Probe launched on domestic spying

The Justice Department has reopened a long-dormant inquiry into the government’s warrantless wiretapping program, a major policy shift only days into the tenure of Attorney General Michael Mukasey.

The investigation by the department’s Office of Professional Responsibility was shut down last year, after the investigators were denied security clearances. Gonzales told Congress that President Bush, not he, denied the clearances.

“We recently received the necessary security clearances and are now able to proceed with our investigation,” H. Marshall Jarrett, counsel for the OPR, wrote to Rep. Maurice Hinchey, D-N.Y. A copy of the letter, dated Tuesday, was obtained by The Associated Press.

Hinchey and other Democrats have long sought an investigation into the spying program to see if it complies with the law. Efforts to investigate the program have been rebuffed by the Bush administration.

“I am happily surprised,” Hinchey said. “It now seems because we have a new attorney general the situation has changed. Maybe this attorney general understands that his obligation is not to be the private counsel to the president but the chief law enforcement officer for the entire country.”

The OPR investigation was begun in February 2006 but was shut down a few months later when the National Security Agency refused to grant Justice Department lawyers the security clearances to ask questions about the program. Justice Department officials said Gonzales recommended Bush approve the clearances, but the president said no.

White House officials referred questions to the Justice Department.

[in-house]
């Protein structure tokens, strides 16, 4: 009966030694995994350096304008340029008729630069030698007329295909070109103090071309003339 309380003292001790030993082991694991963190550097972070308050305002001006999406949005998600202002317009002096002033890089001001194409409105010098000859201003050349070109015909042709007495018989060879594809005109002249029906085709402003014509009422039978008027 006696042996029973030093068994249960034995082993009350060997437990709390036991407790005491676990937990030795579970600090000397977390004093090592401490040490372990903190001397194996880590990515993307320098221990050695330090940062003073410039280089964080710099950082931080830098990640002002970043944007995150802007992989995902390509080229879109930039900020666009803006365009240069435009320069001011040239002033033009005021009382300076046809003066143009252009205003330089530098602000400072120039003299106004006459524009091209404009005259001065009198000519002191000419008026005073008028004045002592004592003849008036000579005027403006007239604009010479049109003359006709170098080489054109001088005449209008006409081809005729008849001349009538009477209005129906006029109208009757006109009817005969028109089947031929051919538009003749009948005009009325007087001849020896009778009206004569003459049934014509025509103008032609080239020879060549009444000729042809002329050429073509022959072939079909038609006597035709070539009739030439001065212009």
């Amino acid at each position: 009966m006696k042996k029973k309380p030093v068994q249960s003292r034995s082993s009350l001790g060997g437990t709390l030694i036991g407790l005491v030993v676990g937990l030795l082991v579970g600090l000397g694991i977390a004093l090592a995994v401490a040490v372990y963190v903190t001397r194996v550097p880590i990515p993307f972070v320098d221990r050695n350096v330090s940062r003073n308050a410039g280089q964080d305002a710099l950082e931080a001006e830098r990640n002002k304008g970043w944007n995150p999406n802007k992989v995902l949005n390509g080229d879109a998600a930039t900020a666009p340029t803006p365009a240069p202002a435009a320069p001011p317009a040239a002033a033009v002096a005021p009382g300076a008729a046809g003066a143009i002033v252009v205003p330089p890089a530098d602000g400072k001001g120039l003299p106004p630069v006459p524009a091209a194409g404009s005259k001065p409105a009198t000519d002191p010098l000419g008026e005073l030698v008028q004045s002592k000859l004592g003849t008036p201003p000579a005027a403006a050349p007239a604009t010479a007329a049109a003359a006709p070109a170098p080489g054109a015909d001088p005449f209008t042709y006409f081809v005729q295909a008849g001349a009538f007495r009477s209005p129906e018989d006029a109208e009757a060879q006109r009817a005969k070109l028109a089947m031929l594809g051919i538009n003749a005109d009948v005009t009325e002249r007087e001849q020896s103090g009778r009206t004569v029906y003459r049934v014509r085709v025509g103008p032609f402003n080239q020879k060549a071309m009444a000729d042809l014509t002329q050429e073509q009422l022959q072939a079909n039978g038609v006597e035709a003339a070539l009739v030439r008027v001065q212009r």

The investigation “will focus on whether the DOJ attorneys who were involved complied with their ethical obligations of providing competent legal advice to their client and of adhering to their duty of candor to the court. Because this matter involves a pending inquiry, I can’t comment further,” Justice Department spokesman Brian Roehrkasse said in a statement.

The Office of Professional Responsibility was created to ensure that Justice Department lawyers do not violate ethical rules. It is not authorized to investigate activities of the National Security Agency.

Bush’s decision to authorize the spy agency to monitor people inside the United States, without warrants, generated a host of questions about the program’s legal justification.

The administration has vehemently defended the eavesdropping, saying the NSA’s activities were narrowly targeted to intercept international calls and e-mails of Americans and others inside the U.S. with suspected ties to the al-Qaida terror network.

A separate Justice Department internal investigation was opened last year by the agency’s inspector general. Those investigators received their security clearances around the same time the OPR investigators’ were denied, and their probe is ongoing.

Democrats have complained in the past that neither probe reviews whether the surveillance program violates the Constitution, the kind of decision usually reserved for the courts.

News of the reborn investigation comes a day before the first formal ceremony marking Mukasey’s new post as head of the Justice Department.

Supreme Court Chief Justice John Roberts will administer the ceremonial oath to Mukasey, a retired federal judge who has promised to enforce laws fairly and keep the Justice Department free of political pressure from the White House.

Bush is scheduled to speak at the ceremony, set for 10:10 a.m. EST, after which Mukasey will address his employees for the first time.

Mukasey was sworn in last Friday in a brief, private ceremony that allowed him to start receiving daily classified briefings from his national security aides.